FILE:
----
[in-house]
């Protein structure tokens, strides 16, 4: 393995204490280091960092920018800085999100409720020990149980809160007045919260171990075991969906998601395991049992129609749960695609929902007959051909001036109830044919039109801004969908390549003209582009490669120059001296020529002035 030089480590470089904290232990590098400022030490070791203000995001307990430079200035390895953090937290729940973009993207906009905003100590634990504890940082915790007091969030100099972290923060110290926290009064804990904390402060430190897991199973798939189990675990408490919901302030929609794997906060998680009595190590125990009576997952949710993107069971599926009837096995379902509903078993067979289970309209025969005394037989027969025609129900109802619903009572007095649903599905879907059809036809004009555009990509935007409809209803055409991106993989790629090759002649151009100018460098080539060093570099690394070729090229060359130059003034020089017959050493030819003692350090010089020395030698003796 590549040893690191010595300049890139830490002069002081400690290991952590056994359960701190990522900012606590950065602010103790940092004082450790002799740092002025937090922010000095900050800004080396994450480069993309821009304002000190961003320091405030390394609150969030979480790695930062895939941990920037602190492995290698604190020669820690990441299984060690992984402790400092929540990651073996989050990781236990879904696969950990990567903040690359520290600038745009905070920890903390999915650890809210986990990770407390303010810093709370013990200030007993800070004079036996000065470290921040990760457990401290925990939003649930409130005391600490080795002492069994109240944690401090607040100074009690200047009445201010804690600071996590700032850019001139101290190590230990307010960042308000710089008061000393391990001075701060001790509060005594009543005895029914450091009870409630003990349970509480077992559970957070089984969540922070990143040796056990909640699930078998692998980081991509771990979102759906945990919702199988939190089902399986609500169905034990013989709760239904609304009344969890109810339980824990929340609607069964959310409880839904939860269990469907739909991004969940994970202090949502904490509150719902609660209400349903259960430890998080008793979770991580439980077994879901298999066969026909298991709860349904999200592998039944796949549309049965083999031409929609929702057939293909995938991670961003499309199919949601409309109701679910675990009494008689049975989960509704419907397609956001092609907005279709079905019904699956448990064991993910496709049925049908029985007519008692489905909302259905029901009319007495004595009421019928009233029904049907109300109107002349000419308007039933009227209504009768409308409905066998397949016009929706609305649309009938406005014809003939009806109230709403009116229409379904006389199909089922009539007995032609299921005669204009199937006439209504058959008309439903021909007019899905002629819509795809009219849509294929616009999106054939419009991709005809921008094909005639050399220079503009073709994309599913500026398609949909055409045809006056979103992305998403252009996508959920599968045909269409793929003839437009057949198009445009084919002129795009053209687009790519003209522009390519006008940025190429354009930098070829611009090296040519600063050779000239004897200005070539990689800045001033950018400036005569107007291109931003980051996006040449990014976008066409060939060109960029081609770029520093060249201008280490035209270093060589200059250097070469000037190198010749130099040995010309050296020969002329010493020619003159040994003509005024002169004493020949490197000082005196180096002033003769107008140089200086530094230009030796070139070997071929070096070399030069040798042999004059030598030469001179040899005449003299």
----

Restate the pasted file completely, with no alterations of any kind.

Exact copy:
[in-house]
């Protein structure tokens, strides 16, 4: 393995204490280091960092920018800085999100409720020990149980809160007045919260171990075991969906998601395991049992129609749960695609929902007959051909001036109830044919039109801004969908390549003209582009490669120059001296020529002035 030089480590470089904290232990590098400022030490070791203000995001307990430079200035390895953090937290729940973009993207906009905003100590634990504890940082915790007091969030100099972290923060110290926290009064804990904390402060430190897991199973798939189990675990408490919901302030929609794997906060998680009595190590125990009576997952949710993107069971599926009837096995379902509903078993067979289970309209025969005394037989027969025609129900109802619903009572007095649903599905879907059809036809004009555009990509935007409809209803055409991106993989790629090759002649151009100018460098080539060093570099690394070729090229060359130059003034020089017959050493030819003692350090010089020395030698003796 590549040893690191010595300049890139830490002069002081400690290991952590056994359960701190990522900012606590950065602010103790940092004082450790002799740092002025937090922010000095900050800004080396994450480069993309821009304002000190961003320091405030390394609150969030979480790695930062895939941990920037602190492995290698604190020669820690990441299984060690992984402790400092929540990651073996989050990781236990879904696969950990990567903040690359520290600038745009905070920890903390999915650890809210986990990770407390303010810093709370013990200030007993800070004079036996000065470290921040990760457990401290925990939003649930409130005391600490080795002492069994109240944690401090607040100074009690200047009445201010804690600071996590700032850019001139101290190590230990307010960042308000710089008061000393391990001075701060001790509060005594009543005895029914450091009870409630003990349970509480077992559970957070089984969540922070990143040796056990909640699930078998692998980081991509771990979102759906945990919702199988939190089902399986609500169905034990013989709760239904609304009344969890109810339980824990929340609607069964959310409880839904939860269990469907739909991004969940994970202090949502904490509150719902609660209400349903259960430890998080008793979770991580439980077994879901298999066969026909298991709860349904999200592998039944796949549309049965083999031409929609929702057939293909995938991670961003499309199919949601409309109701679910675990009494008689049975989960509704419907397609956001092609907005279709079905019904699956448990064991993910496709049925049908029985007519008692489905909302259905029901009319007495004595009421019928009233029904049907109300109107002349000419308007039933009227209504009768409308409905066998397949016009929706609305649309009938406005014809003939009806109230709403009116229409379904006389199909089922009539007995032609299921005669204009199937006439209504058959008309439903021909007019899905002629819509795809009219849509294929616009999106054939419009991709005809921008094909005639050399220079503009073709994309599913500026398609949909055409045809006056979103992305998403252009996508959920599968045909269409793929003839437009057949198009445009084919002129795009053209687009790519003209522009390519006008940025190429354009930098070829611009090296040519600063050779000239004897200005070539990689800045001033950018400036005569107007291109931003980051996006040449990014976008066409060939060109960029081609770029520093060249201008280490035209270093060589200059250097070469000037190198010749130099040995010309050296020969002329010493020619003159040994003509005024002169004493020949490197000082005196180096002033003769107008140089200086530094230009030796070139070997071929070096070399030069040798042999004059030598030469001179040899005449003299």